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Michael Sucsy
Rachel McAdams, Channing Tatum, Jessica Lange, Sam Neill , Jessica McNamee, Wendy Crewson, Tatiana Maslany, Lucas Bryant, Scott Speedman
Writing Credits:
Jason Katims, Abby Kohn, Stuart Sender (story), Marc Silverstein

Rachel McAdams and Channing Tatum star in a must see love story that's inspired by true events. A car accident puts Paige (Rachel) in a coma, and when she wakes up with severe memory loss, her husband Leo (Channing) works to win her heart again.

Box Office:
$30 million.
Opening Weekend
$41.202 million on 2958 screens.
Domestic Gross
$125.014 million.

Rated PG-13

Aspect Ratio: 2.40:1
English DTS-HD MA 5.1
English Descriptive Audio Service
Czech Dolby Digital 5.1
French DTS-HD MA 5.1
Russian Dolby Digital 5.1
Spanish Dolby Digital 5.1
Turkish Dolby Digital 5.1
Ukranian Dolby Digital 5.1
Chinese Traditional
Supplements Subtitles:
Chinese Traditional

Runtime: 104 min.
Price: $40.99
Release Date: 5/8/2012

• Audio Commentary with Director Michael Sucsy
• Four Deleted Scenes
• “’Til Death Do They Part” Featurette
• “Profiles of Love: Paige and Leo” Featurette
• “Trying to Remember” Featurette
• Gag Reel
• Previews
• DVD Copy


Panasonic 50" TH-50PZ77U 1080p Plasma Monitor; Sony STR-DG1200 7.1 Channel Receiver; Panasonic DMP-BD60K Blu-Ray Player using HDMI outputs; Michael Green Revolution Cinema 6i Speakers (all five); Kenwood 1050SW 150-watt Subwoofer.


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The Vow [Blu-Ray] (2012)

Reviewed by Colin Jacobson (May 18, 2012)

Did the Powers That Be in Hollywood come together and decide that 2012 should be The Year That Channing Tatum Becomes a Big Star? Barely four full months into the year, the actor seems to be everywhere, as he popped up in January’s Haywire, February’s The Vow and March’s 21 Jump Street. Still to come? Magic Mike and GI Joe: Retaliation, both of which debut June 29, setting up a serious Tatum vs. Tatum battle.

I already weighed in on Haywire and should get to the others eventually, so now I’ll focus on The Vow. As they head home on a snowy night, a plow rams into the car occupied by married couple Leo (Tatum) and Paige (Rachel McAdams). This sends her through the windshield and into a coma.

With that, we flash back four years to see how Leo and Paige met and fell in love with each other. When we get back to present time, we watch as Paige emerges from her coma with no memory of her husband.

This launches a battle between Leo and Paige’s estranged parents (Sam Neill and Jessica Lange). They want her to come back with them – and potentially get her to rekindle a long-dormant romance with her former fiancé Jeremy (Scott Speedman) – while Leo obviously objects. He embarks on a course to re-woo her and get her back with him.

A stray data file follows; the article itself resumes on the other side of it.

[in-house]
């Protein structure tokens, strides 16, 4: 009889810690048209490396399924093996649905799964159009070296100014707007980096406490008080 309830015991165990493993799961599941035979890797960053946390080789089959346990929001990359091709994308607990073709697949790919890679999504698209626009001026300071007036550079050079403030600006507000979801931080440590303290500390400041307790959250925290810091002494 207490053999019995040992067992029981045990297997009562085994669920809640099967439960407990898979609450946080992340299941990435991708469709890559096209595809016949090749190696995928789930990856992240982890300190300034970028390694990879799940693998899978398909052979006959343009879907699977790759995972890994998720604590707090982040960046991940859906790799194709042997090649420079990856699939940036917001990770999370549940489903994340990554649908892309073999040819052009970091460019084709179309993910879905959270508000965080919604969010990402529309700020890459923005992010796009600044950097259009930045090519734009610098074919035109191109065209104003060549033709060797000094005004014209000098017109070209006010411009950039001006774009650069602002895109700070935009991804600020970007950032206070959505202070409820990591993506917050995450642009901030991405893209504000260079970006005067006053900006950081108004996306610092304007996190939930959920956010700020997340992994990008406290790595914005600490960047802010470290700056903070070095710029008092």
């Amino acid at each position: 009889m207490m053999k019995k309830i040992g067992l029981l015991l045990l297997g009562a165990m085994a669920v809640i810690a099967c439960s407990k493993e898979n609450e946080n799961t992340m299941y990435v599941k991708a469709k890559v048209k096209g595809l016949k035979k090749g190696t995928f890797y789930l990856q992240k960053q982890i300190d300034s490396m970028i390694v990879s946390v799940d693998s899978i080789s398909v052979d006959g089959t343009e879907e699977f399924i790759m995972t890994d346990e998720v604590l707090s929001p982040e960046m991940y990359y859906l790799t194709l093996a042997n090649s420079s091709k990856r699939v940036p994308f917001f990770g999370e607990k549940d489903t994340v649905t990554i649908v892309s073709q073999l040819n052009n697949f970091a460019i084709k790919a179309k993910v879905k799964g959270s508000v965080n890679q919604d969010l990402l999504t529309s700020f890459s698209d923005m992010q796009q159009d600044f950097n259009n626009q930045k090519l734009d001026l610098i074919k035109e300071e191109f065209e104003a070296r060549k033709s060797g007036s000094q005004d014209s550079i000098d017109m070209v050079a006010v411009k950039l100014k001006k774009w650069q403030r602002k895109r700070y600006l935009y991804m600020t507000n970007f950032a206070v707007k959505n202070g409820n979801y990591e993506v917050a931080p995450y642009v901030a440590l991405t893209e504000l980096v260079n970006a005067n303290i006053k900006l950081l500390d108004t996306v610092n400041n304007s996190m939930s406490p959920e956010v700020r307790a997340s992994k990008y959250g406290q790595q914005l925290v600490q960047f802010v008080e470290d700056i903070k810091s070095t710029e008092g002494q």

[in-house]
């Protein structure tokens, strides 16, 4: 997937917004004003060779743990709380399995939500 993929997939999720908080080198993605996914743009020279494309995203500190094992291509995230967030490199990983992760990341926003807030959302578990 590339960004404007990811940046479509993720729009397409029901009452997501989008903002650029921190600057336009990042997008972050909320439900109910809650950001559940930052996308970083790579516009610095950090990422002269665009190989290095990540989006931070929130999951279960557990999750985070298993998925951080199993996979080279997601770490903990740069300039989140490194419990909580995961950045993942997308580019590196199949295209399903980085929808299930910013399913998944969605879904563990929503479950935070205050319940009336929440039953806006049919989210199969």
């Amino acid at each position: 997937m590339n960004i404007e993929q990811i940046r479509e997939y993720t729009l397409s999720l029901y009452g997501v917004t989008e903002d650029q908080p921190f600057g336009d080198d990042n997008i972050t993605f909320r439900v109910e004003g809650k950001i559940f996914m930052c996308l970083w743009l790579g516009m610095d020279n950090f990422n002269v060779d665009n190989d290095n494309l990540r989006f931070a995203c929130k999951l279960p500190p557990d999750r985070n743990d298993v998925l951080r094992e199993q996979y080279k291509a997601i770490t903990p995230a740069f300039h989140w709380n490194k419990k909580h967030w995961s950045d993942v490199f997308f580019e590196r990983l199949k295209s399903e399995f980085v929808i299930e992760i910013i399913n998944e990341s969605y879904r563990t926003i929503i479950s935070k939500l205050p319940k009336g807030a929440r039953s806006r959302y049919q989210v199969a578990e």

Based on his appearance, one can easily think of Tatum as a talentless meathead who gets gigs solely because he looks good in his underwear. When I first encountered the actor via 2006’s She’s the Man, I found myself pleasantly surprised by Tatum’s unusual line readings and comic timing. My viewing of the recent Jump Street flick reminded me that the guy does possess solid comedic skills.

When it comes to drama, however, I think Tatum fares less well. Oh, he still delivers a pretty likable presence, as he comes across as down to earth despite his (literal) male model looks, but when confronted with his role’s more dramatic needs, Tatum tends to falter. He comes across as a smidgen wooden and unconvincing when the movie takes him to non-comedic places. Add to that the fairly one-note nature of the Leo character and we find a pretty big hole at the center of Vow.

Like Tatum, McAdams tends to handle comedy well, and I think she shows greater range for other roles. Paige certainly requires her to deliver a broader range of attitudes and emotions, but I can’t say she does so especially well. Part of the problem comes from the script, as it fails to make Paige seem particularly sympathetic.

That’s a pretty big task – how can we find a woman who goes through such trauma to be so unlikable? – but the film achieves it, as the movie’s first half presents Paige as shrill and annoying. We warm to her as the film progresses, but we never quite embrace her like we should. Indeed, the flashback segment appears to exist solely to give us some reason to like Paige, as the present-day model is so sour we need to attach ourselves to a more winning version.

Probably the biggest problem with Vow stems from its odd thinness. Given the nature of the story, it should come with plenty of drama and character development, but instead, it does little to take advantage of its potential strengths. It makes Paige’s parents and ex-fiancé stock baddies, and it feels stuck in neutral much of the time. The script simply can’t come up with enough material to fill its 104 minutes, so it plods along without much to satisfy as we wait for its inevitable ending. (No, I won’t reveal how it concludes, but if you can’t figure it out on your own, you probably haven’t seen many movies.)

I find it hard to describe The Vow as a disappointment, for I’m simply not part of its target audience. Guys in their mid-40s don’t tend to be the core for weepy romances, so I suppose the film had to climb a steep hill for me to dig it.

Nonetheless, I like its actors and thought it came with an intriguing premise, so dub it a disappointment I will. The Vow had the potential to create something a bit more dynamic than the average romantic drama, but instead, it turns into basic soap opera fare.